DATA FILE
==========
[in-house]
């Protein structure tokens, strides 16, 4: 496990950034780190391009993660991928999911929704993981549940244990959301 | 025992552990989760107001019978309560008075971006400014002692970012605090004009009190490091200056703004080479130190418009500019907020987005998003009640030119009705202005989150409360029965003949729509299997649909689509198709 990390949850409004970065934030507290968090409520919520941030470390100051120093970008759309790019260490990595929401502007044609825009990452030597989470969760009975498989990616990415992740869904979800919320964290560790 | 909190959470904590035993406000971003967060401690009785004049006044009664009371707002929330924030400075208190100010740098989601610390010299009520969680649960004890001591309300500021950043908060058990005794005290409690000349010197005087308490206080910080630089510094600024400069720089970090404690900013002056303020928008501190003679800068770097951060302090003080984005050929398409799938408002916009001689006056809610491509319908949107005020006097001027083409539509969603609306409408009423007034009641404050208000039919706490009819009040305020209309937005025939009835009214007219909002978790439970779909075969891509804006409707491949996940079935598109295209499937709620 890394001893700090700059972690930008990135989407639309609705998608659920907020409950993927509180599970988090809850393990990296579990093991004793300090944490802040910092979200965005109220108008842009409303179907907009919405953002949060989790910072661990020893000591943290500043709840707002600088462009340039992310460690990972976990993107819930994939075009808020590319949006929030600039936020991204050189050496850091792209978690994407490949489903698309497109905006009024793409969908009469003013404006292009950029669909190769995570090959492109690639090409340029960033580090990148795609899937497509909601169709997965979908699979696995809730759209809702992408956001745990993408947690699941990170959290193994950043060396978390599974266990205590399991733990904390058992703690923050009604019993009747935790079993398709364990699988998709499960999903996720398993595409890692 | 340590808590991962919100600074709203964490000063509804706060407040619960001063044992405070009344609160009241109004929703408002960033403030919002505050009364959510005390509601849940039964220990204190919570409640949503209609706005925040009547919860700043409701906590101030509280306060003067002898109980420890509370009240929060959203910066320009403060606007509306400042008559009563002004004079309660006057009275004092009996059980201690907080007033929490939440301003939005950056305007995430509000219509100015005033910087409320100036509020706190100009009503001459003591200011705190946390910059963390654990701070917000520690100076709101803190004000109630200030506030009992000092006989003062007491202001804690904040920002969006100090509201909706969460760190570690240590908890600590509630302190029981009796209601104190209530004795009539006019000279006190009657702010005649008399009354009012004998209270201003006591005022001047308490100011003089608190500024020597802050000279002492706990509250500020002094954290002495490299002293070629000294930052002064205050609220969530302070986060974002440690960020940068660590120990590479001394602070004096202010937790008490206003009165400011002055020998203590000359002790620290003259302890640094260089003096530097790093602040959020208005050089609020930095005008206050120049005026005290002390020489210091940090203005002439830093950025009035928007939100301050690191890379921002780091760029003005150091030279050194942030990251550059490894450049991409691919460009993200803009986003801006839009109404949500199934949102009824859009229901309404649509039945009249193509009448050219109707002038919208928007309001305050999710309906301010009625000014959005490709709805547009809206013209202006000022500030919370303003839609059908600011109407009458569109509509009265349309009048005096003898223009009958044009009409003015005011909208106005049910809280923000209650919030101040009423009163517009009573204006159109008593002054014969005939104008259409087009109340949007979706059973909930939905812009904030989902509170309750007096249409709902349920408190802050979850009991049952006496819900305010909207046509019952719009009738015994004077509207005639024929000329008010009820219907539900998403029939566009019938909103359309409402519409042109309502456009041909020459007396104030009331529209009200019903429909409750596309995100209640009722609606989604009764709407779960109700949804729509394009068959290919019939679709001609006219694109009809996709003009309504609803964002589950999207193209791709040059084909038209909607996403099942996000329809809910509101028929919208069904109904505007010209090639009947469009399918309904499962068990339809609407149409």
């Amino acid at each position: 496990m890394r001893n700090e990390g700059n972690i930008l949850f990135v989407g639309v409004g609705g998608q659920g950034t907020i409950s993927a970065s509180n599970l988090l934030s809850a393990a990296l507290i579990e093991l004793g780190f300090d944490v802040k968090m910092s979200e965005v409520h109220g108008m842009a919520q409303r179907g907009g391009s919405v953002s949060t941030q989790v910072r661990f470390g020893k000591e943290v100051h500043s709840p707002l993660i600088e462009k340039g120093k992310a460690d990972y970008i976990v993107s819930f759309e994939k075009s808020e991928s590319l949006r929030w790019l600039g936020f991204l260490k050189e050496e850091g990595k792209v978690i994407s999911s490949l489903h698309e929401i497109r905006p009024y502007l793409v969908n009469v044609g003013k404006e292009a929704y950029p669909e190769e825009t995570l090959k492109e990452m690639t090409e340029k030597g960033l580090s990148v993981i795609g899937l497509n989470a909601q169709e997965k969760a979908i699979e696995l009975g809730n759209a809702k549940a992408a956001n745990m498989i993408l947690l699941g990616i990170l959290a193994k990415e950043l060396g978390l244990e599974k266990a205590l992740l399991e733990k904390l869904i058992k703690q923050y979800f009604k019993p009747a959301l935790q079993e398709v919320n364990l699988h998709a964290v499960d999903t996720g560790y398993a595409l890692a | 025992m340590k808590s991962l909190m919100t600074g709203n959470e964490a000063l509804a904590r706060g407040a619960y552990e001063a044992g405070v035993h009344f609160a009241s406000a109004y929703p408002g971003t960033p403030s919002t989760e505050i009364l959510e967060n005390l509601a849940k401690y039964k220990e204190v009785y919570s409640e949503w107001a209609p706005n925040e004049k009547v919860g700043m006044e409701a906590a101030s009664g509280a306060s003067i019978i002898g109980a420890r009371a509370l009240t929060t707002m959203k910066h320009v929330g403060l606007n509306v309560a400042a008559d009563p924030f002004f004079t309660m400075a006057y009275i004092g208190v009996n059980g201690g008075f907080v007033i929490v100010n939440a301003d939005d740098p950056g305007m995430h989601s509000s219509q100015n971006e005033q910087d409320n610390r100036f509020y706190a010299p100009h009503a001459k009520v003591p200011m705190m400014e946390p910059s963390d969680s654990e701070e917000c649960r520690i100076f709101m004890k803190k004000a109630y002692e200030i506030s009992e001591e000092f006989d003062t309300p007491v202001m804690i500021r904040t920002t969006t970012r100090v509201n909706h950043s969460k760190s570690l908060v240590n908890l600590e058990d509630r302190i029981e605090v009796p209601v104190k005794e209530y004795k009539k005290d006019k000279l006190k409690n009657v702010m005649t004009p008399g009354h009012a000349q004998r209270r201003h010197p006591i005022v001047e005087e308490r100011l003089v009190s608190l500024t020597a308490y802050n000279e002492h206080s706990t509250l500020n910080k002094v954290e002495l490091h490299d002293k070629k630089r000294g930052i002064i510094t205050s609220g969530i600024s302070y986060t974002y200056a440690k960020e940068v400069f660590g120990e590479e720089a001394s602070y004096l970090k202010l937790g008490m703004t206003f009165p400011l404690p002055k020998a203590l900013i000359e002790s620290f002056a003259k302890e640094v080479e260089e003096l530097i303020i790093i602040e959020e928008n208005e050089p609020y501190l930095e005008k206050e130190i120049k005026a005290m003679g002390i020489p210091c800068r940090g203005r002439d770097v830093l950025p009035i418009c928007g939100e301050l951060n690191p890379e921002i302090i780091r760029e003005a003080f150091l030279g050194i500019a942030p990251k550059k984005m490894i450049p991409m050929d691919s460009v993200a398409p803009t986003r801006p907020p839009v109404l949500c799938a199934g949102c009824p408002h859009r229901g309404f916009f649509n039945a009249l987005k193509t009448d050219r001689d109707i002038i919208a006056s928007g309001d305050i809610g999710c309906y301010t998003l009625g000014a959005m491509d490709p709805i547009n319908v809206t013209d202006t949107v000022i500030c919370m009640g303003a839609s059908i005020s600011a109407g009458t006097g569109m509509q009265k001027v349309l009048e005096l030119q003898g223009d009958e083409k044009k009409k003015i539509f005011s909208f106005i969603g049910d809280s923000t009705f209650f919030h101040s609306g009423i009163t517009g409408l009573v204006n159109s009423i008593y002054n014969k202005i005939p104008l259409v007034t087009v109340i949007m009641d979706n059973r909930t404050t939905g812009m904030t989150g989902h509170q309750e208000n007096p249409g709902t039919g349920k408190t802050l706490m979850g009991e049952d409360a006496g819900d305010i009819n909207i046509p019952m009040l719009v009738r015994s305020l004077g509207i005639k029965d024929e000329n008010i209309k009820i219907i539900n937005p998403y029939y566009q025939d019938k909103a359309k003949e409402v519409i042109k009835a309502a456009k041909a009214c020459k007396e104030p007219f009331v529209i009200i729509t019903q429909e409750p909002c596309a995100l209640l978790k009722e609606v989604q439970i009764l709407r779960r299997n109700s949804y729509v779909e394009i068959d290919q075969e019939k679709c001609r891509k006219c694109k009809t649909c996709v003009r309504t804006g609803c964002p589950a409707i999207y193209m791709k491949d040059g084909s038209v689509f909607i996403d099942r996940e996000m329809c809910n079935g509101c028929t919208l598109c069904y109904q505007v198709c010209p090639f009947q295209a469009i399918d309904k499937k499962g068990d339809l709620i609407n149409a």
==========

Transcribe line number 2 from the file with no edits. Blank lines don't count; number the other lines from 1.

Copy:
């Protein structure tokens, strides 16, 4: 496990950034780190391009993660991928999911929704993981549940244990959301 | 025992552990989760107001019978309560008075971006400014002692970012605090004009009190490091200056703004080479130190418009500019907020987005998003009640030119009705202005989150409360029965003949729509299997649909689509198709 990390949850409004970065934030507290968090409520919520941030470390100051120093970008759309790019260490990595929401502007044609825009990452030597989470969760009975498989990616990415992740869904979800919320964290560790 | 909190959470904590035993406000971003967060401690009785004049006044009664009371707002929330924030400075208190100010740098989601610390010299009520969680649960004890001591309300500021950043908060058990005794005290409690000349010197005087308490206080910080630089510094600024400069720089970090404690900013002056303020928008501190003679800068770097951060302090003080984005050929398409799938408002916009001689006056809610491509319908949107005020006097001027083409539509969603609306409408009423007034009641404050208000039919706490009819009040305020209309937005025939009835009214007219909002978790439970779909075969891509804006409707491949996940079935598109295209499937709620 890394001893700090700059972690930008990135989407639309609705998608659920907020409950993927509180599970988090809850393990990296579990093991004793300090944490802040910092979200965005109220108008842009409303179907907009919405953002949060989790910072661990020893000591943290500043709840707002600088462009340039992310460690990972976990993107819930994939075009808020590319949006929030600039936020991204050189050496850091792209978690994407490949489903698309497109905006009024793409969908009469003013404006292009950029669909190769995570090959492109690639090409340029960033580090990148795609899937497509909601169709997965979908699979696995809730759209809702992408956001745990993408947690699941990170959290193994950043060396978390599974266990205590399991733990904390058992703690923050009604019993009747935790079993398709364990699988998709499960999903996720398993595409890692 | 340590808590991962919100600074709203964490000063509804706060407040619960001063044992405070009344609160009241109004929703408002960033403030919002505050009364959510005390509601849940039964220990204190919570409640949503209609706005925040009547919860700043409701906590101030509280306060003067002898109980420890509370009240929060959203910066320009403060606007509306400042008559009563002004004079309660006057009275004092009996059980201690907080007033929490939440301003939005950056305007995430509000219509100015005033910087409320100036509020706190100009009503001459003591200011705190946390910059963390654990701070917000520690100076709101803190004000109630200030506030009992000092006989003062007491202001804690904040920002969006100090509201909706969460760190570690240590908890600590509630302190029981009796209601104190209530004795009539006019000279006190009657702010005649008399009354009012004998209270201003006591005022001047308490100011003089608190500024020597802050000279002492706990509250500020002094954290002495490299002293070629000294930052002064205050609220969530302070986060974002440690960020940068660590120990590479001394602070004096202010937790008490206003009165400011002055020998203590000359002790620290003259302890640094260089003096530097790093602040959020208005050089609020930095005008206050120049005026005290002390020489210091940090203005002439830093950025009035928007939100301050690191890379921002780091760029003005150091030279050194942030990251550059490894450049991409691919460009993200803009986003801006839009109404949500199934949102009824859009229901309404649509039945009249193509009448050219109707002038919208928007309001305050999710309906301010009625000014959005490709709805547009809206013209202006000022500030919370303003839609059908600011109407009458569109509509009265349309009048005096003898223009009958044009009409003015005011909208106005049910809280923000209650919030101040009423009163517009009573204006159109008593002054014969005939104008259409087009109340949007979706059973909930939905812009904030989902509170309750007096249409709902349920408190802050979850009991049952006496819900305010909207046509019952719009009738015994004077509207005639024929000329008010009820219907539900998403029939566009019938909103359309409402519409042109309502456009041909020459007396104030009331529209009200019903429909409750596309995100209640009722609606989604009764709407779960109700949804729509394009068959290919019939679709001609006219694109009809996709003009309504609803964002589950999207193209791709040059084909038209909607996403099942996000329809809910509101028929919208069904109904505007010209090639009947469009399918309904499962068990339809609407149409």